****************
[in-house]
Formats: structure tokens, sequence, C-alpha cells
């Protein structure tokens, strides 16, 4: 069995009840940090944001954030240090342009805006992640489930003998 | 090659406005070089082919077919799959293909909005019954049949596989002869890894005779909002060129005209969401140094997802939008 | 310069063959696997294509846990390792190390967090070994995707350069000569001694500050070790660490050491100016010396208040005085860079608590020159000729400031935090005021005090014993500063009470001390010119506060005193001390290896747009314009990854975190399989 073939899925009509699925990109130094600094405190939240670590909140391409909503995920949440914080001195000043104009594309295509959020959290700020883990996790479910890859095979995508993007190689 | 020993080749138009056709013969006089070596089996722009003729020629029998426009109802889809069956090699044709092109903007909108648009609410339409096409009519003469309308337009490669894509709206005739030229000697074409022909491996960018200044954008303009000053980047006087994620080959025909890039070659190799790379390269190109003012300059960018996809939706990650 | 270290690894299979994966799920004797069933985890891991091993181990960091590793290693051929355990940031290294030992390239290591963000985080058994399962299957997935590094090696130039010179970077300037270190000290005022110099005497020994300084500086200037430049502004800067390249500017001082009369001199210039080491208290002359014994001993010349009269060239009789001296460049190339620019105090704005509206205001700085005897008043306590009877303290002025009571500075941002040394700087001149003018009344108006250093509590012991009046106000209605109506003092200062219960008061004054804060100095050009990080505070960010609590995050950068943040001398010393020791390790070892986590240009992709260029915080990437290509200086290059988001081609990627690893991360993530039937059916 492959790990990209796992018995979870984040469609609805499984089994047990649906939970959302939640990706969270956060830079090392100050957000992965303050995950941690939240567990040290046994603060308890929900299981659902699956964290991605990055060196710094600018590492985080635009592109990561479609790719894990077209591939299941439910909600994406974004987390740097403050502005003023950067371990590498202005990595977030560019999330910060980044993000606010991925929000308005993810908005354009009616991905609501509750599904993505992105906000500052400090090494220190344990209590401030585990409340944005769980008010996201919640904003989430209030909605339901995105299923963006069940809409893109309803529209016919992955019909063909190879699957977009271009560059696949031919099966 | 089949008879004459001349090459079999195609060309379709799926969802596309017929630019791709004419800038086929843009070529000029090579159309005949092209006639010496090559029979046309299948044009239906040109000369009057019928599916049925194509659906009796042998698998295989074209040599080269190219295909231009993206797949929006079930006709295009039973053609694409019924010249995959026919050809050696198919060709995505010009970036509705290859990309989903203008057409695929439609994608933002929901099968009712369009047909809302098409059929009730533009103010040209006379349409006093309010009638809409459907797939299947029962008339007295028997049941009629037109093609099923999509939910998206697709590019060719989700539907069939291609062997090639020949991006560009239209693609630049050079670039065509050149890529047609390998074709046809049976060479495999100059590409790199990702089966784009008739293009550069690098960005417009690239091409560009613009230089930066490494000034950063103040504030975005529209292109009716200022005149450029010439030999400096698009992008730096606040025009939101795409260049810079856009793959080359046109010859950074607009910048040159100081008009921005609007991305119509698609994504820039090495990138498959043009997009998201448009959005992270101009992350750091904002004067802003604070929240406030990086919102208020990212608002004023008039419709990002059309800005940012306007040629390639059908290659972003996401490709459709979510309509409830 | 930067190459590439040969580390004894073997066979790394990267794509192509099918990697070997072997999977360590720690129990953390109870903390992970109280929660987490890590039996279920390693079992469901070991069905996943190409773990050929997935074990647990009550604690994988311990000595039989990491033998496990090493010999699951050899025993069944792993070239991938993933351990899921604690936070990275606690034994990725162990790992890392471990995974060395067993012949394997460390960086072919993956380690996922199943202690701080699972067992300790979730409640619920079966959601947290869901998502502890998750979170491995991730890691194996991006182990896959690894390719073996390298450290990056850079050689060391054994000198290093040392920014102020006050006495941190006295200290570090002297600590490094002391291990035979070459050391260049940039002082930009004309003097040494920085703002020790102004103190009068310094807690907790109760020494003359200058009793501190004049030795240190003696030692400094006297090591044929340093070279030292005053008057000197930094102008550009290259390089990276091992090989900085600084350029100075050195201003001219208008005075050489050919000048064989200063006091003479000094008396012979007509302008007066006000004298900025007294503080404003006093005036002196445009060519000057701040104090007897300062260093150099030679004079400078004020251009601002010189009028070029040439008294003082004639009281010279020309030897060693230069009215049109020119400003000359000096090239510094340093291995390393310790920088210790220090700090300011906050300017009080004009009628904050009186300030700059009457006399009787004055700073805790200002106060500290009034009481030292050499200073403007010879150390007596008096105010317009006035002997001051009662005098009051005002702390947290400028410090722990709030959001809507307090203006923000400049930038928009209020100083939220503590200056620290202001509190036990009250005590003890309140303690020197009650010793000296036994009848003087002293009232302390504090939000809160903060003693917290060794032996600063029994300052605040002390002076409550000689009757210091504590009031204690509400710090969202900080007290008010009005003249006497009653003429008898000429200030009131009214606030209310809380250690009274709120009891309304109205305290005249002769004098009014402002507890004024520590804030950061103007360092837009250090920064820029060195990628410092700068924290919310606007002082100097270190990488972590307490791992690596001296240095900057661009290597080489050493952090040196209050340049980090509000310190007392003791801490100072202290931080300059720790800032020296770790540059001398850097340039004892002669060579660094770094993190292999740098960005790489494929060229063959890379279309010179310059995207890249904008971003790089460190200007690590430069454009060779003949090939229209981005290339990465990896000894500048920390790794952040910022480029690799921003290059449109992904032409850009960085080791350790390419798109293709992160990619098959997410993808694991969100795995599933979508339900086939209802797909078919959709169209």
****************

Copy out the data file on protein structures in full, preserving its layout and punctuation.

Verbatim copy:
[in-house]
Formats: structure tokens, sequence, C-alpha cells
């Protein structure tokens, strides 16, 4: 069995009840940090944001954030240090342009805006992640489930003998 | 090659406005070089082919077919799959293909909005019954049949596989002869890894005779909002060129005209969401140094997802939008 | 310069063959696997294509846990390792190390967090070994995707350069000569001694500050070790660490050491100016010396208040005085860079608590020159000729400031935090005021005090014993500063009470001390010119506060005193001390290896747009314009990854975190399989 073939899925009509699925990109130094600094405190939240670590909140391409909503995920949440914080001195000043104009594309295509959020959290700020883990996790479910890859095979995508993007190689 | 020993080749138009056709013969006089070596089996722009003729020629029998426009109802889809069956090699044709092109903007909108648009609410339409096409009519003469309308337009490669894509709206005739030229000697074409022909491996960018200044954008303009000053980047006087994620080959025909890039070659190799790379390269190109003012300059960018996809939706990650 | 270290690894299979994966799920004797069933985890891991091993181990960091590793290693051929355990940031290294030992390239290591963000985080058994399962299957997935590094090696130039010179970077300037270190000290005022110099005497020994300084500086200037430049502004800067390249500017001082009369001199210039080491208290002359014994001993010349009269060239009789001296460049190339620019105090704005509206205001700085005897008043306590009877303290002025009571500075941002040394700087001149003018009344108006250093509590012991009046106000209605109506003092200062219960008061004054804060100095050009990080505070960010609590995050950068943040001398010393020791390790070892986590240009992709260029915080990437290509200086290059988001081609990627690893991360993530039937059916 492959790990990209796992018995979870984040469609609805499984089994047990649906939970959302939640990706969270956060830079090392100050957000992965303050995950941690939240567990040290046994603060308890929900299981659902699956964290991605990055060196710094600018590492985080635009592109990561479609790719894990077209591939299941439910909600994406974004987390740097403050502005003023950067371990590498202005990595977030560019999330910060980044993000606010991925929000308005993810908005354009009616991905609501509750599904993505992105906000500052400090090494220190344990209590401030585990409340944005769980008010996201919640904003989430209030909605339901995105299923963006069940809409893109309803529209016919992955019909063909190879699957977009271009560059696949031919099966 | 089949008879004459001349090459079999195609060309379709799926969802596309017929630019791709004419800038086929843009070529000029090579159309005949092209006639010496090559029979046309299948044009239906040109000369009057019928599916049925194509659906009796042998698998295989074209040599080269190219295909231009993206797949929006079930006709295009039973053609694409019924010249995959026919050809050696198919060709995505010009970036509705290859990309989903203008057409695929439609994608933002929901099968009712369009047909809302098409059929009730533009103010040209006379349409006093309010009638809409459907797939299947029962008339007295028997049941009629037109093609099923999509939910998206697709590019060719989700539907069939291609062997090639020949991006560009239209693609630049050079670039065509050149890529047609390998074709046809049976060479495999100059590409790199990702089966784009008739293009550069690098960005417009690239091409560009613009230089930066490494000034950063103040504030975005529209292109009716200022005149450029010439030999400096698009992008730096606040025009939101795409260049810079856009793959080359046109010859950074607009910048040159100081008009921005609007991305119509698609994504820039090495990138498959043009997009998201448009959005992270101009992350750091904002004067802003604070929240406030990086919102208020990212608002004023008039419709990002059309800005940012306007040629390639059908290659972003996401490709459709979510309509409830 | 930067190459590439040969580390004894073997066979790394990267794509192509099918990697070997072997999977360590720690129990953390109870903390992970109280929660987490890590039996279920390693079992469901070991069905996943190409773990050929997935074990647990009550604690994988311990000595039989990491033998496990090493010999699951050899025993069944792993070239991938993933351990899921604690936070990275606690034994990725162990790992890392471990995974060395067993012949394997460390960086072919993956380690996922199943202690701080699972067992300790979730409640619920079966959601947290869901998502502890998750979170491995991730890691194996991006182990896959690894390719073996390298450290990056850079050689060391054994000198290093040392920014102020006050006495941190006295200290570090002297600590490094002391291990035979070459050391260049940039002082930009004309003097040494920085703002020790102004103190009068310094807690907790109760020494003359200058009793501190004049030795240190003696030692400094006297090591044929340093070279030292005053008057000197930094102008550009290259390089990276091992090989900085600084350029100075050195201003001219208008005075050489050919000048064989200063006091003479000094008396012979007509302008007066006000004298900025007294503080404003006093005036002196445009060519000057701040104090007897300062260093150099030679004079400078004020251009601002010189009028070029040439008294003082004639009281010279020309030897060693230069009215049109020119400003000359000096090239510094340093291995390393310790920088210790220090700090300011906050300017009080004009009628904050009186300030700059009457006399009787004055700073805790200002106060500290009034009481030292050499200073403007010879150390007596008096105010317009006035002997001051009662005098009051005002702390947290400028410090722990709030959001809507307090203006923000400049930038928009209020100083939220503590200056620290202001509190036990009250005590003890309140303690020197009650010793000296036994009848003087002293009232302390504090939000809160903060003693917290060794032996600063029994300052605040002390002076409550000689009757210091504590009031204690509400710090969202900080007290008010009005003249006497009653003429008898000429200030009131009214606030209310809380250690009274709120009891309304109205305290005249002769004098009014402002507890004024520590804030950061103007360092837009250090920064820029060195990628410092700068924290919310606007002082100097270190990488972590307490791992690596001296240095900057661009290597080489050493952090040196209050340049980090509000310190007392003791801490100072202290931080300059720790800032020296770790540059001398850097340039004892002669060579660094770094993190292999740098960005790489494929060229063959890379279309010179310059995207890249904008971003790089460190200007690590430069454009060779003949090939229209981005290339990465990896000894500048920390790794952040910022480029690799921003290059449109992904032409850009960085080791350790390419798109293709992160990619098959997410993808694991969100795995599933979508339900086939209802797909078919959709169209």